The mites could reveal a lot about our relationships with each other. Their genes contain clues to our history. When Thoemmes looked at the mites’ DNA, she found that mites collected from Chinese populations were distinctly different from those collected from North and South American populations. Because these differences exist, studying the mites could tell us how our distant ancestors migrated around the planet, and reveal which modern populations are most closely related. “We might be able to figure out human associations… we weren’t able to figure out or see before,” says Thoemmes. She is particularly interested in finding out about the colonisation of Central and South America. “There’s been a lot of speculation as to which populations of humans colonised Brazil and inter-bred.”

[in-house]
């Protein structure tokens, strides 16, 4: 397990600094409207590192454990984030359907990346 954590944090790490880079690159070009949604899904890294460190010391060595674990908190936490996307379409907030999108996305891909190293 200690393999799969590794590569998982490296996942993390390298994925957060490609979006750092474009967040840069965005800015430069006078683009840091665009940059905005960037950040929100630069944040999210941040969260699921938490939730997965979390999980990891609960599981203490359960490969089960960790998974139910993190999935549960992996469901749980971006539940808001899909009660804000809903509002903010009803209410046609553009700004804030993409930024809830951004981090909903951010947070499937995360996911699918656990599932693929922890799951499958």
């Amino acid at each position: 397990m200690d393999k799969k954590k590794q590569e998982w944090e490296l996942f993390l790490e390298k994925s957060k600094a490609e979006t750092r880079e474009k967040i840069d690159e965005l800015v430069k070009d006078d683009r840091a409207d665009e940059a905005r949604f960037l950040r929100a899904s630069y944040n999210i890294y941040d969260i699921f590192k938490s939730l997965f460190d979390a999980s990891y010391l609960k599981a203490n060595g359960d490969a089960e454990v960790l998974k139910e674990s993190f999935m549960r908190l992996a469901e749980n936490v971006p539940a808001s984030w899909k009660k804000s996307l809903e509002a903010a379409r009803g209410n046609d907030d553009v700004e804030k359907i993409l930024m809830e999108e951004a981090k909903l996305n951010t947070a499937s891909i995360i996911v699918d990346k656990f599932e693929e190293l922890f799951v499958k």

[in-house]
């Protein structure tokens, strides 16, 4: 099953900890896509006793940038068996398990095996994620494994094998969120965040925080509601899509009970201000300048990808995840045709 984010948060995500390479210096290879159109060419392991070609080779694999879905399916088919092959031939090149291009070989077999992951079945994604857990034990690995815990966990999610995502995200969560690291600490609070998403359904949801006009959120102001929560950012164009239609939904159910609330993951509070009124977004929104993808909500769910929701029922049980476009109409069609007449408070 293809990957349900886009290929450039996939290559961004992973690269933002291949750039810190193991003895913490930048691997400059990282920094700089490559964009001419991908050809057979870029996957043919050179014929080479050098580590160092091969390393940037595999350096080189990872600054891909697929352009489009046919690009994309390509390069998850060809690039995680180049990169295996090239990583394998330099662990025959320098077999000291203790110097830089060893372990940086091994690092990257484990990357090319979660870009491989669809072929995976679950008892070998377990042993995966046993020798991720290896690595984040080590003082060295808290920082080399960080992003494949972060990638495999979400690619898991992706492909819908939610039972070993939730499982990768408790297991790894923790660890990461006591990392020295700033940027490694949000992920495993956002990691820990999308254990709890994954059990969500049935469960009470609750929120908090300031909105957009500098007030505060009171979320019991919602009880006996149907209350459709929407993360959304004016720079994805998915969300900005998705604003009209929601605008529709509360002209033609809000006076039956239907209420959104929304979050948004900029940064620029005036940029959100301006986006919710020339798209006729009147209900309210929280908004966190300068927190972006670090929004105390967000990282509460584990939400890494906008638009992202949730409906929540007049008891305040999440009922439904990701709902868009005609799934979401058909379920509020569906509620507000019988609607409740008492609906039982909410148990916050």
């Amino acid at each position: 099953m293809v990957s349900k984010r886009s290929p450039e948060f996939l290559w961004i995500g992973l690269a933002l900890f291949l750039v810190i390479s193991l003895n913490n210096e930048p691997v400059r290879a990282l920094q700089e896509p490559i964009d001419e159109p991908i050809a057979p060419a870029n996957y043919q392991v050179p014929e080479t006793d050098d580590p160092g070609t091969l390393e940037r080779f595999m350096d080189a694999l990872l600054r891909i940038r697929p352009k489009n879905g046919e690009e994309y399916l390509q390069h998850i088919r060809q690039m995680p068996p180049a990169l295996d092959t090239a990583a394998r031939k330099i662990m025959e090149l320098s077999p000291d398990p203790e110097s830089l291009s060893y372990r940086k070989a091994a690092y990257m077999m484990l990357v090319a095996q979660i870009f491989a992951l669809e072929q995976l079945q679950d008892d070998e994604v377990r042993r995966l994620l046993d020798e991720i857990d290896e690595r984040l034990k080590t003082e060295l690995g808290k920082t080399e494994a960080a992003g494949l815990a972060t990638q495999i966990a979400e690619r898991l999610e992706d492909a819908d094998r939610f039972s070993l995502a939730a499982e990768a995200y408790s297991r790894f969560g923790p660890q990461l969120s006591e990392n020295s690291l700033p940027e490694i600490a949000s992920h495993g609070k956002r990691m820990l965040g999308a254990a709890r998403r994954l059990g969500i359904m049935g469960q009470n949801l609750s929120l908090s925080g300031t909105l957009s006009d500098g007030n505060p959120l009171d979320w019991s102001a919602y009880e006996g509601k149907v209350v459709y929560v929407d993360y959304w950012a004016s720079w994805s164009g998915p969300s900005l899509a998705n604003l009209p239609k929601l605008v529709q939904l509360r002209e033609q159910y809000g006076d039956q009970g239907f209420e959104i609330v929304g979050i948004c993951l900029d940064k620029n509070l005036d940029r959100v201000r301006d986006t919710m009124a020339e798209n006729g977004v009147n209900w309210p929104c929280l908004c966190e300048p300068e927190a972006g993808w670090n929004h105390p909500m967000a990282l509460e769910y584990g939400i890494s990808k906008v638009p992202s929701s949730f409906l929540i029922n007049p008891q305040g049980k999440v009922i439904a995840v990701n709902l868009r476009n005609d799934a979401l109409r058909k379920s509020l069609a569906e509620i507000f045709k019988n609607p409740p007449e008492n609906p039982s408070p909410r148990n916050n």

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Eyelashes, with D. folliculorum lurking in the follicles

For now, this is all speculation. But even if none of these ideas pay off, the story of Demodex is a reminder that we humans are home to a multitude of species.

Some, such as head lice and fleas, hop aboard occasionally, or only live on certain populations. Others, like Demodex and the microorganisms in our guts, are with all of us throughout our lives. Our bodies are seething with microorganisms: they make up 90% of our cells.

There is a simple lesson here. You are not just you: you are a walking, talking community, an entire ecosystem held within one body.

 

Research based on a BBC Articles